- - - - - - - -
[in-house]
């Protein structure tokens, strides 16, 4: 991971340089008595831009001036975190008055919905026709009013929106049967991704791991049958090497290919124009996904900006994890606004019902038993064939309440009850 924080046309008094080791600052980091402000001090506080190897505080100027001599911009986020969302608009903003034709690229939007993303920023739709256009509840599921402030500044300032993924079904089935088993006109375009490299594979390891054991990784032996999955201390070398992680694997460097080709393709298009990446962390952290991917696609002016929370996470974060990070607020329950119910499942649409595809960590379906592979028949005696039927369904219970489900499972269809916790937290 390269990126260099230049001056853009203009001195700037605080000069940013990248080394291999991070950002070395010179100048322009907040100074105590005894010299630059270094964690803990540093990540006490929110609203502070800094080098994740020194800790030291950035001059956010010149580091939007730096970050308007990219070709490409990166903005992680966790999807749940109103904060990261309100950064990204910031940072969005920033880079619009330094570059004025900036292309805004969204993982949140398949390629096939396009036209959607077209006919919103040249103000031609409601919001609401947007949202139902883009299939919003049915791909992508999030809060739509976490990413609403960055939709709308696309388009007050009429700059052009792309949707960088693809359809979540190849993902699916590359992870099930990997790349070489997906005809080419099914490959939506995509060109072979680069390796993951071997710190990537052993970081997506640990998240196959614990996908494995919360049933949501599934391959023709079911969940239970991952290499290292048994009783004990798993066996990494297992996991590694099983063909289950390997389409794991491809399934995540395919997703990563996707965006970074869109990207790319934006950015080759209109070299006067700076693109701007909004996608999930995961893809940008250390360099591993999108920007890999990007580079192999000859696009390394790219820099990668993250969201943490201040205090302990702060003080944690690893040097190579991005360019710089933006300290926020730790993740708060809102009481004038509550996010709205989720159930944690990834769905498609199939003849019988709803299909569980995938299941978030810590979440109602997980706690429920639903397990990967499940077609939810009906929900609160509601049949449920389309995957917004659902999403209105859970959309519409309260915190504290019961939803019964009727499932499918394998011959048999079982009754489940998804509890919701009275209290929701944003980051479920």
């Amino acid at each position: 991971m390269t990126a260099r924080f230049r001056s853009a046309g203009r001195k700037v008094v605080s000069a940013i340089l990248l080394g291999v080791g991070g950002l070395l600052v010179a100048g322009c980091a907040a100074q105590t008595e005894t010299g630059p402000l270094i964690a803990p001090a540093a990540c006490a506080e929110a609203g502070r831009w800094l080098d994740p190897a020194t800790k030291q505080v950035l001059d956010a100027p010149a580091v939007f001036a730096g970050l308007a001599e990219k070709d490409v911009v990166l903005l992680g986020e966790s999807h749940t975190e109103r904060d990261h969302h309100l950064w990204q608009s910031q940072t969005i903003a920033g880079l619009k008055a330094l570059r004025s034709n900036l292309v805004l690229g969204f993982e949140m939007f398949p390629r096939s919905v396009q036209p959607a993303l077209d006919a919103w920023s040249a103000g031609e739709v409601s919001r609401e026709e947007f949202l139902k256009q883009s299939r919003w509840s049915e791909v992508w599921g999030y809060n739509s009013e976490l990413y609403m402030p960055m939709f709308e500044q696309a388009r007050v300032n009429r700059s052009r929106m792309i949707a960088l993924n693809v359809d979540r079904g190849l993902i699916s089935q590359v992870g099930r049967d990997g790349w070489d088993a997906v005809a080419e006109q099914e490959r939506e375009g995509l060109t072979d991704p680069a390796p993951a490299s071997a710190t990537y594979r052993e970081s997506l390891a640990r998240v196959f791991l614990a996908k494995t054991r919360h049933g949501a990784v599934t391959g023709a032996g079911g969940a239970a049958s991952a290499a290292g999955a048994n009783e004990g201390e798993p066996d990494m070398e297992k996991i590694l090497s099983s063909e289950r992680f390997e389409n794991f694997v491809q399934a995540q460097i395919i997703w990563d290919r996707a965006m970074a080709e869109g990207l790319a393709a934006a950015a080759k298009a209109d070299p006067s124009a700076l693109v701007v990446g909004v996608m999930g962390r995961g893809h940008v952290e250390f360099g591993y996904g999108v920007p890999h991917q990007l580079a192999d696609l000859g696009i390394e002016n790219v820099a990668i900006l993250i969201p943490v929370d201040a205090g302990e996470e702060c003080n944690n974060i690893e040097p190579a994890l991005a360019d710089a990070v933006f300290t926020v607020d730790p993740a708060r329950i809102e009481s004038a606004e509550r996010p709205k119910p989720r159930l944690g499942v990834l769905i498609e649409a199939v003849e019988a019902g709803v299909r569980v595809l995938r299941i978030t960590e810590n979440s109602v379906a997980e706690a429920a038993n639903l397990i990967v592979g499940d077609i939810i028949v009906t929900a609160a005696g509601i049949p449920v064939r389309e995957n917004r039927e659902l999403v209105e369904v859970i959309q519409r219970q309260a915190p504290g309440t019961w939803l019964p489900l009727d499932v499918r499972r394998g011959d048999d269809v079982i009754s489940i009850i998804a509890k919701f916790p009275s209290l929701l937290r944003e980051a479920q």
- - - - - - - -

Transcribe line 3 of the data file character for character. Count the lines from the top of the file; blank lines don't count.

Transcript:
């Amino acid at each position: 991971m390269t990126a260099r924080f230049r001056s853009a046309g203009r001195k700037v008094v605080s000069a940013i340089l990248l080394g291999v080791g991070g950002l070395l600052v010179a100048g322009c980091a907040a100074q105590t008595e005894t010299g630059p402000l270094i964690a803990p001090a540093a990540c006490a506080e929110a609203g502070r831009w800094l080098d994740p190897a020194t800790k030291q505080v950035l001059d956010a100027p010149a580091v939007f001036a730096g970050l308007a001599e990219k070709d490409v911009v990166l903005l992680g986020e966790s999807h749940t975190e109103r904060d990261h969302h309100l950064w990204q608009s910031q940072t969005i903003a920033g880079l619009k008055a330094l570059r004025s034709n900036l292309v805004l690229g969204f993982e949140m939007f398949p390629r096939s919905v396009q036209p959607a993303l077209d006919a919103w920023s040249a103000g031609e739709v409601s919001r609401e026709e947007f949202l139902k256009q883009s299939r919003w509840s049915e791909v992508w599921g999030y809060n739509s009013e976490l990413y609403m402030p960055m939709f709308e500044q696309a388009r007050v300032n009429r700059s052009r929106m792309i949707a960088l993924n693809v359809d979540r079904g190849l993902i699916s089935q590359v992870g099930r049967d990997g790349w070489d088993a997906v005809a080419e006109q099914e490959r939506e375009g995509l060109t072979d991704p680069a390796p993951a490299s071997a710190t990537y594979r052993e970081s997506l390891a640990r998240v196959f791991l614990a996908k494995t054991r919360h049933g949501a990784v599934t391959g023709a032996g079911g969940a239970a049958s991952a290499a290292g999955a048994n009783e004990g201390e798993p066996d990494m070398e297992k996991i590694l090497s099983s063909e289950r992680f390997e389409n794991f694997v491809q399934a995540q460097i395919i997703w990563d290919r996707a965006m970074a080709e869109g990207l790319a393709a934006a950015a080759k298009a209109d070299p006067s124009a700076l693109v701007v990446g909004v996608m999930g962390r995961g893809h940008v952290e250390f360099g591993y996904g999108v920007p890999h991917q990007l580079a192999d696609l000859g696009i390394e002016n790219v820099a990668i900006l993250i969201p943490v929370d201040a205090g302990e996470e702060c003080n944690n974060i690893e040097p190579a994890l991005a360019d710089a990070v933006f300290t926020v607020d730790p993740a708060r329950i809102e009481s004038a606004e509550r996010p709205k119910p989720r159930l944690g499942v990834l769905i498609e649409a199939v003849e019988a019902g709803v299909r569980v595809l995938r299941i978030t960590e810590n979440s109602v379906a997980e706690a429920a038993n639903l397990i990967v592979g499940d077609i939810i028949v009906t929900a609160a005696g509601i049949p449920v064939r389309e995957n917004r039927e659902l999403v209105e369904v859970i959309q519409r219970q309260a915190p504290g309440t019961w939803l019964p489900l009727d499932v499918r499972r394998g011959d048999d269809v079982i009754s489940i009850i998804a509890k919701f916790p009275s209290l929701l937290r944003e980051a479920q």